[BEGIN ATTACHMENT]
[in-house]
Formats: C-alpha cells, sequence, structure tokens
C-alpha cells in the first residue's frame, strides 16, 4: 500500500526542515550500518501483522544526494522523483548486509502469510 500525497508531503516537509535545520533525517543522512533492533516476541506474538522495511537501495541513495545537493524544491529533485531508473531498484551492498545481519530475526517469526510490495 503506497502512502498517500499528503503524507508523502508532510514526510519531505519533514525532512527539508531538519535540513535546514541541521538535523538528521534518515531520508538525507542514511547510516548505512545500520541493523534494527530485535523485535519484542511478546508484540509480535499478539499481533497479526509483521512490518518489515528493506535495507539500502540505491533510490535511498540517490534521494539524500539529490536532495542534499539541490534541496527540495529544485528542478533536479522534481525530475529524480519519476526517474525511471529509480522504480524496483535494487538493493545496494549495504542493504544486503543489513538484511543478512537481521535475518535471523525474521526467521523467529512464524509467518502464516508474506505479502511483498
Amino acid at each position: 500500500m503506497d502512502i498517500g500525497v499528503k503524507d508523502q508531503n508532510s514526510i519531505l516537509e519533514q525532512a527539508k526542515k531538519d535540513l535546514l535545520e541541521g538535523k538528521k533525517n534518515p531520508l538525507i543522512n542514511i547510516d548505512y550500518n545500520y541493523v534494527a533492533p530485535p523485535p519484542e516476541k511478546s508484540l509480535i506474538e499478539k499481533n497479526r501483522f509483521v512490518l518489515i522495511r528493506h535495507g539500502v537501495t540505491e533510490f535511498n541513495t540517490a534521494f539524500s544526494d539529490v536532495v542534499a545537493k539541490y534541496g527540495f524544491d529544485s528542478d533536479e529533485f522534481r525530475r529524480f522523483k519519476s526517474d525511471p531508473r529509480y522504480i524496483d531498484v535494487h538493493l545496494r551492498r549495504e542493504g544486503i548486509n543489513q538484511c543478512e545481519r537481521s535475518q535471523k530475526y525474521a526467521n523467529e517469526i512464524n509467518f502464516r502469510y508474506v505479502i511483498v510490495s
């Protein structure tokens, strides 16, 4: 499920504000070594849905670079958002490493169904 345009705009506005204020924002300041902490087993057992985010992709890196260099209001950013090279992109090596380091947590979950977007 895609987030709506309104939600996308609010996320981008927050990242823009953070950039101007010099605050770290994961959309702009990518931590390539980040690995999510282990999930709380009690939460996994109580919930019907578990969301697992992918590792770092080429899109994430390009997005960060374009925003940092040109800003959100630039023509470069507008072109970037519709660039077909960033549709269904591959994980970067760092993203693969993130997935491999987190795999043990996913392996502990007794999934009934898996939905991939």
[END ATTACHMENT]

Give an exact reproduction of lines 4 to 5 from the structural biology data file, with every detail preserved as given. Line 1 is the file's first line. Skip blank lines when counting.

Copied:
Amino acid at each position: 500500500m503506497d502512502i498517500g500525497v499528503k503524507d508523502q508531503n508532510s514526510i519531505l516537509e519533514q525532512a527539508k526542515k531538519d535540513l535546514l535545520e541541521g538535523k538528521k533525517n534518515p531520508l538525507i543522512n542514511i547510516d548505512y550500518n545500520y541493523v534494527a533492533p530485535p523485535p519484542e516476541k511478546s508484540l509480535i506474538e499478539k499481533n497479526r501483522f509483521v512490518l518489515i522495511r528493506h535495507g539500502v537501495t540505491e533510490f535511498n541513495t540517490a534521494f539524500s544526494d539529490v536532495v542534499a545537493k539541490y534541496g527540495f524544491d529544485s528542478d533536479e529533485f522534481r525530475r529524480f522523483k519519476s526517474d525511471p531508473r529509480y522504480i524496483d531498484v535494487h538493493l545496494r551492498r549495504e542493504g544486503i548486509n543489513q538484511c543478512e545481519r537481521s535475518q535471523k530475526y525474521a526467521n523467529e517469526i512464524n509467518f502464516r502469510y508474506v505479502i511483498v510490495s
């Protein structure tokens, strides 16, 4: 499920504000070594849905670079958002490493169904 345009705009506005204020924002300041902490087993057992985010992709890196260099209001950013090279992109090596380091947590979950977007 895609987030709506309104939600996308609010996320981008927050990242823009953070950039101007010099605050770290994961959309702009990518931590390539980040690995999510282990999930709380009690939460996994109580919930019907578990969301697992992918590792770092080429899109994430390009997005960060374009925003940092040109800003959100630039023509470069507008072109970037519709660039077909960033549709269904591959994980970067760092993203693969993130997935491999987190795999043990996913392996502990007794999934009934898996939905991939």